Are you seeing the set up time for calls to be taking a lot longer?
I am, and from what I can sense, I'm not alone. It seems as Skype has revamped its' architecture to co-exist with Microsoft Messenger, and eventually Microsoft Lync, that a lot of changes have been made, and for those of us who have been using Skype for a very, very, very long time, these changes are not for the better.
Oh, where are you now GizmoProject. It just worked. It was standards based and it didn't worry about corporate mandates. Oh, Google owns it, closed it and gutted it for pieces and parts. But seriously, the world is ready for something that takes all that was great about Skype and deliveres it today, in a WebRTC way. What company is ready to step up?
Today, I'm in the Alentejo wine region of Portugal, on a business related project that I have started in addition to what my agency is already involved in. One of the things I have been enjoying, not only on this trip, but on all trips to Portugal is how efficient and effective their network infrastructure is, nationwide.
Even here, an hour outside of Lisbon, the mobile service is 3G unless I'm inside a very old stone building, and then, there's Wi-Fi connected to what they call Banda Larga (broadband.)
The mobile networks, which come from PT, under the TMN label, Optimus, under Kanguru and Vodafone, are all easy to access, and picking up SIM cards is not hard at all to do. Which one is best? I'm not sure, as they all just work so well. I've found previously that Optimus was best on the iPad, but using Vodafone this week so far has proven to work just as well.
I only hope the wines and wineries I'm visiting will be as good :-)
The MetroPCS acquisition by T-Mobile in the USA is going to be about more than just spectrum and customers. It's about technology.
While AT&T and Verizon diddle about trying to keep the next guy down, T-Mobile is about to leapfrog and be the USA's equivilant to Three in the UK. The mobile operator who does things differently today, for where things are heading tomorrow. This story from the GSMA's Mobile Business Briefing crystalized things more for me around Joyn, RCS and what else will come from the merger.
Let's look at what MetroPCS is bringing to the party:
Hurricane Sandy proved something. Our infrastructure for communications isn't hurricane proof. As the New York Times reports on what the FCC has determeined, it seems the northeastern United States became in spots a country back in the sixties, where the only thing that seemed to work was a wired landline and one of those older telephones where the power comes from the telco.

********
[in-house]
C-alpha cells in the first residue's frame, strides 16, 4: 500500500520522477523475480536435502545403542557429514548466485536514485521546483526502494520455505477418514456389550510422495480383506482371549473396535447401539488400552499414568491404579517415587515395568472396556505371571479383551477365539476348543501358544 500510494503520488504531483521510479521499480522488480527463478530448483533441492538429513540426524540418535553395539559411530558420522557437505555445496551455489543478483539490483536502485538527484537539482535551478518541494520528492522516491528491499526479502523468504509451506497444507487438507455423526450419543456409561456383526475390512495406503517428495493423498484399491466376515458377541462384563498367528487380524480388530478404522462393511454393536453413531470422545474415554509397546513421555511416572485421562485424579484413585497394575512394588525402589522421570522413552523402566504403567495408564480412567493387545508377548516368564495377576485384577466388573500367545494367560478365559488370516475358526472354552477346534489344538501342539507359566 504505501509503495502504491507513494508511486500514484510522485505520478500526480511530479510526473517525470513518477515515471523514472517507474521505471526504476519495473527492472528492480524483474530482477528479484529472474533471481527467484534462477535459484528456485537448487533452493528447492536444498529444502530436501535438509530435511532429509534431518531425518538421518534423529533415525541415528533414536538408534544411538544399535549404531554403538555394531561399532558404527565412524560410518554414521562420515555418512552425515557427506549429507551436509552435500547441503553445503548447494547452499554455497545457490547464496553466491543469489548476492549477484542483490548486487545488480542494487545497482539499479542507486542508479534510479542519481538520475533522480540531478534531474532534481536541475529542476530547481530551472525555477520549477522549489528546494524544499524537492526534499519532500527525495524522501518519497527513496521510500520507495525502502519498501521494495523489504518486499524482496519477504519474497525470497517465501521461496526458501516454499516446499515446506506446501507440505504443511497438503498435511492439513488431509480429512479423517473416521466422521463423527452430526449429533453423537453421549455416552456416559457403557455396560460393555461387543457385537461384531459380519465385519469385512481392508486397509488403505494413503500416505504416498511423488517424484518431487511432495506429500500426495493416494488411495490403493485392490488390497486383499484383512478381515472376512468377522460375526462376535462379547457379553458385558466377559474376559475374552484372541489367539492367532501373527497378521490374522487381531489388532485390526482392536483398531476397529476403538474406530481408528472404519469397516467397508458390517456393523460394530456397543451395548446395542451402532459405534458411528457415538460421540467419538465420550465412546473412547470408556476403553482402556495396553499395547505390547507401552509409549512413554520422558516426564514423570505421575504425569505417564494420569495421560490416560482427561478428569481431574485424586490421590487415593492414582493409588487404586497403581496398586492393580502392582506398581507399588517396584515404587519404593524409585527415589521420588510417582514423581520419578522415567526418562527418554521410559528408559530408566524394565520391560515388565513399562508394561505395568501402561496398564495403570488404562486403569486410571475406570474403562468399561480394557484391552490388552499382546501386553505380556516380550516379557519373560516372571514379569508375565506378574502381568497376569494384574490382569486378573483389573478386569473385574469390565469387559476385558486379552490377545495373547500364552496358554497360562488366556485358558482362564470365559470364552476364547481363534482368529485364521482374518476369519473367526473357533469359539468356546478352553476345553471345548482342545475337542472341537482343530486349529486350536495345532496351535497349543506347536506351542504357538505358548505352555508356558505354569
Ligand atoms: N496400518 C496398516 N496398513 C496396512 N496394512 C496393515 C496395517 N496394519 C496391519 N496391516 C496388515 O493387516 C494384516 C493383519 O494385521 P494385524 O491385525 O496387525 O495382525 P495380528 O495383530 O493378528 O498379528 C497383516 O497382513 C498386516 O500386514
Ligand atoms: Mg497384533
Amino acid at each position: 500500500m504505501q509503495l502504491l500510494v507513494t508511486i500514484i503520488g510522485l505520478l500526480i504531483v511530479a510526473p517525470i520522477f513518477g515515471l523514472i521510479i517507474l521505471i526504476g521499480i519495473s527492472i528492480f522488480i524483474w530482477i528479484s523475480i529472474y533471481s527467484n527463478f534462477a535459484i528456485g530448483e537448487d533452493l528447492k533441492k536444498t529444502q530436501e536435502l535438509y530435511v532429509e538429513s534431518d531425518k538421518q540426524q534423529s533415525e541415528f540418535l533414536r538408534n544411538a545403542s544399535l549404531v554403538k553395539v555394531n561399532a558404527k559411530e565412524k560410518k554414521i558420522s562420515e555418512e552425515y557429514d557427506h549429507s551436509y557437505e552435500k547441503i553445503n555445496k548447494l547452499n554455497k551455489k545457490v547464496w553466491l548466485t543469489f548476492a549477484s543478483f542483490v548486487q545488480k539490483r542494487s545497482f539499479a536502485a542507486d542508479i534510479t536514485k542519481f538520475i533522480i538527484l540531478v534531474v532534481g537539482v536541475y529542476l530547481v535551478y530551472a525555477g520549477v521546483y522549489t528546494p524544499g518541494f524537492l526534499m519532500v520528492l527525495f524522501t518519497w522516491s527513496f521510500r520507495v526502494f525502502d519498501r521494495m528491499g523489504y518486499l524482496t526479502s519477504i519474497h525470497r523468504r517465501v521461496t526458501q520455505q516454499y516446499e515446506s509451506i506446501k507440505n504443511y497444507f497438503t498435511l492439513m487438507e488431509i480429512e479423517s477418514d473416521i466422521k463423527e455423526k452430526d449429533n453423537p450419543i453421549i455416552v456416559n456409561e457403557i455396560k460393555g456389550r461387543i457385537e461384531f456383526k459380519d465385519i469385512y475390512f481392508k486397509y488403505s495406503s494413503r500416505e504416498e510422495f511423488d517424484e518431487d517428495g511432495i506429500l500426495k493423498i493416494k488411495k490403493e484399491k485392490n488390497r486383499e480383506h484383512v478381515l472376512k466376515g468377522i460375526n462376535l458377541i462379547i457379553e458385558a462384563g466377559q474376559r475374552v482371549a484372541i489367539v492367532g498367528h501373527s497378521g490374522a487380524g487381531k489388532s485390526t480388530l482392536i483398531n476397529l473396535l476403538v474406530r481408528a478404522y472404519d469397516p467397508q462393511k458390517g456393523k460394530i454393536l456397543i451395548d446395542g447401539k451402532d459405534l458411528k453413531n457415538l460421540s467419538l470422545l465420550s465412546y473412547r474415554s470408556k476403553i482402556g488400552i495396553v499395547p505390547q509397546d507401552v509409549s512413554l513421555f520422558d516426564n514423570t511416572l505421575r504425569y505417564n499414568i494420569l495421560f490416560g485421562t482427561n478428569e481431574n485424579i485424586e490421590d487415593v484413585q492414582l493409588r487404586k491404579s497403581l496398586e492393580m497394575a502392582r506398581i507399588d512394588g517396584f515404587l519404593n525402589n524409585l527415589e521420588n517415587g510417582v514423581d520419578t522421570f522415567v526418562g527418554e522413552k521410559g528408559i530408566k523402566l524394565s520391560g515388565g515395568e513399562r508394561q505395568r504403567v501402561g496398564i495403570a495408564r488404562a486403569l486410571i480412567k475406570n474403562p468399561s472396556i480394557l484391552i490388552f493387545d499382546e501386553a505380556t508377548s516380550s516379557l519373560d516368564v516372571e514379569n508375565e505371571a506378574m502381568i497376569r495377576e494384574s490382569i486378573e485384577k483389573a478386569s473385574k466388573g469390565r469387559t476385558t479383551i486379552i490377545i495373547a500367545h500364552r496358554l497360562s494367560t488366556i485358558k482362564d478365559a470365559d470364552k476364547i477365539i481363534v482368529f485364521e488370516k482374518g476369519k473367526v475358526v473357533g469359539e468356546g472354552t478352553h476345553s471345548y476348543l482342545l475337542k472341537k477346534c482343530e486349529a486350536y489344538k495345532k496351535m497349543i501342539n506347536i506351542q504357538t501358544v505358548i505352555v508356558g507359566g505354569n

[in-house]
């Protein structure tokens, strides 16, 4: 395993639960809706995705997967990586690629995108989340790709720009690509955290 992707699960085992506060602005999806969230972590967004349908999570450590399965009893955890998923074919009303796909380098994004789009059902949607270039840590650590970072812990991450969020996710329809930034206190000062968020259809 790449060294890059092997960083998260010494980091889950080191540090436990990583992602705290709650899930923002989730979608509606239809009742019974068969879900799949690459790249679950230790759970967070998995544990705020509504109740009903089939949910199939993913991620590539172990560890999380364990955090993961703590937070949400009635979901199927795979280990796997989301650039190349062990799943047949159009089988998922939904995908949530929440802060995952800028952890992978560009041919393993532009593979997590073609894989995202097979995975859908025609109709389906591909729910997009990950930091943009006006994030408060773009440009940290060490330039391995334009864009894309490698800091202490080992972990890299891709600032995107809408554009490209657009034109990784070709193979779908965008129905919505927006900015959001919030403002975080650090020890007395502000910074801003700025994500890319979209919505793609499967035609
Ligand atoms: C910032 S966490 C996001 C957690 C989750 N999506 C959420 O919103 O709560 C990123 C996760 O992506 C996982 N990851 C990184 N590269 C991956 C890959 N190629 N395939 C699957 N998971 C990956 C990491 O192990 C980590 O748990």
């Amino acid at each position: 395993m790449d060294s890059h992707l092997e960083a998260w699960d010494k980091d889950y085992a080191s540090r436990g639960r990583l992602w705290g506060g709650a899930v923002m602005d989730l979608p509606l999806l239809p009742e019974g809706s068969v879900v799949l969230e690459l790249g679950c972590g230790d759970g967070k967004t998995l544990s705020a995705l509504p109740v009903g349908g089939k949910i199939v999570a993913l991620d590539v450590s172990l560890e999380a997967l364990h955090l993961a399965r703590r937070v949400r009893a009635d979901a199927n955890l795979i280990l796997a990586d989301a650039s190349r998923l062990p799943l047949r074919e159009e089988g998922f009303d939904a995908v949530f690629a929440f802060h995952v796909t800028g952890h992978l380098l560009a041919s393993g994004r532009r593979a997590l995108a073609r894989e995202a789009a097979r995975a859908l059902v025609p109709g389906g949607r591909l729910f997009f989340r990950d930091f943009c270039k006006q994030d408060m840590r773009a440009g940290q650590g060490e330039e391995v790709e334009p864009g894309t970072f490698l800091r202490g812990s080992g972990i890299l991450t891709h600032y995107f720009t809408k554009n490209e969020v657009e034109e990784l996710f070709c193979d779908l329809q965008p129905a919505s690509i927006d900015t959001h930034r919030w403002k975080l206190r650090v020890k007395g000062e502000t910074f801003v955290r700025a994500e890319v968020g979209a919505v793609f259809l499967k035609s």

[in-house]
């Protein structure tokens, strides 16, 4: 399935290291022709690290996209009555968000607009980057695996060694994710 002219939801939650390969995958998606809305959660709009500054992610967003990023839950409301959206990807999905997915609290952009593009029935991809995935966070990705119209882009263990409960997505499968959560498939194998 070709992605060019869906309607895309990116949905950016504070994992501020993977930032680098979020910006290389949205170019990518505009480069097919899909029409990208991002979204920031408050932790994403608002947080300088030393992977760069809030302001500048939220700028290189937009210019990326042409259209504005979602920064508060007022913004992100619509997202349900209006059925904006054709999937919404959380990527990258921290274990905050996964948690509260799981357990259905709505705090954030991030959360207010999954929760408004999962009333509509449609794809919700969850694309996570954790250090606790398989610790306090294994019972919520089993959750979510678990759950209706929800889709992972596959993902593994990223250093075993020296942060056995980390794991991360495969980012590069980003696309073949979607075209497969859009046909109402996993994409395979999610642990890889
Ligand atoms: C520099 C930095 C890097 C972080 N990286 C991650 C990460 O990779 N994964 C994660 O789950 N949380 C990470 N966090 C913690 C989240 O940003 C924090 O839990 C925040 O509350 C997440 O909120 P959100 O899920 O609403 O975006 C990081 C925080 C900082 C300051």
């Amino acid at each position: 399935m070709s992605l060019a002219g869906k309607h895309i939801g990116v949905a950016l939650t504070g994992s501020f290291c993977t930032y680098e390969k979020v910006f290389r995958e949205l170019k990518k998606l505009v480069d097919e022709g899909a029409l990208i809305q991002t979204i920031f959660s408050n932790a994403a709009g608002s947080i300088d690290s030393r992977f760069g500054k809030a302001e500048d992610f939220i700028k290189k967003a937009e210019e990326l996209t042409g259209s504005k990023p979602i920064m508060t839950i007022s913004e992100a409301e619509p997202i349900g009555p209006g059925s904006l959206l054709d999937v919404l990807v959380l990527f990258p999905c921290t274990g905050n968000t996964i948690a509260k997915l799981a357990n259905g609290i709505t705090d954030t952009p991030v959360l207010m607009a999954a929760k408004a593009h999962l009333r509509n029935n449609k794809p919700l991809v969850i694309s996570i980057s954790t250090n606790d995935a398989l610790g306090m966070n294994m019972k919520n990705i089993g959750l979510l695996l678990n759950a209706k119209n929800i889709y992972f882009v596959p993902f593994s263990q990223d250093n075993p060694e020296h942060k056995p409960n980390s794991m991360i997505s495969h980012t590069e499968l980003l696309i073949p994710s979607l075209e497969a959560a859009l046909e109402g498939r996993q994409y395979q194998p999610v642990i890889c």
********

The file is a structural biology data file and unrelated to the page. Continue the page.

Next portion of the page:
Yesterday when talking with affected clients along the eastern seacboad a few things became clear:
1. People who do not have multiple ways to connect to the Internet were falling behind on their business. This is called business interruption or business continuity.
3. Backhaul, the lack of enough antenna towers and small cells, with water-tight fiber connections are going to be needed and the "not in my back yard" mentality of those now affected will need to change..
4. Our PSAP (Public Service Access Points) were overwhelmed with calls to the point where they couldn't be handled.
5. EMS (Emergency Services like fire, police and ambulance) and utility companies could not easily locate things like manhole covers, hydrants, utilty cabinets due to flooding, debris and water. While these exist on maps, in many places they are not easily found using newer forms of technology.
6. Cable networks, long the shining example of modernization in the USA of our communications systems, as well as the Internet itself showed that water is it's enemy in places. While demand went up, and those who were able to connect still were able to work, those without connectivity, were in the same place as those without power. In some cases it wasn't the lack of connectivity, instead it was the Head Ends of the cable companies lost power, or their routers along the way did. Either way, the connectivity grid broke.
We as a nation, have the technology to make things different. We need to look at our IT Infrastructure and the Information Service providers have to stop looking like robber barons, and begin to contribute back to the connectivity grid or we won't survive these kinds of attacks from mother nature much longer.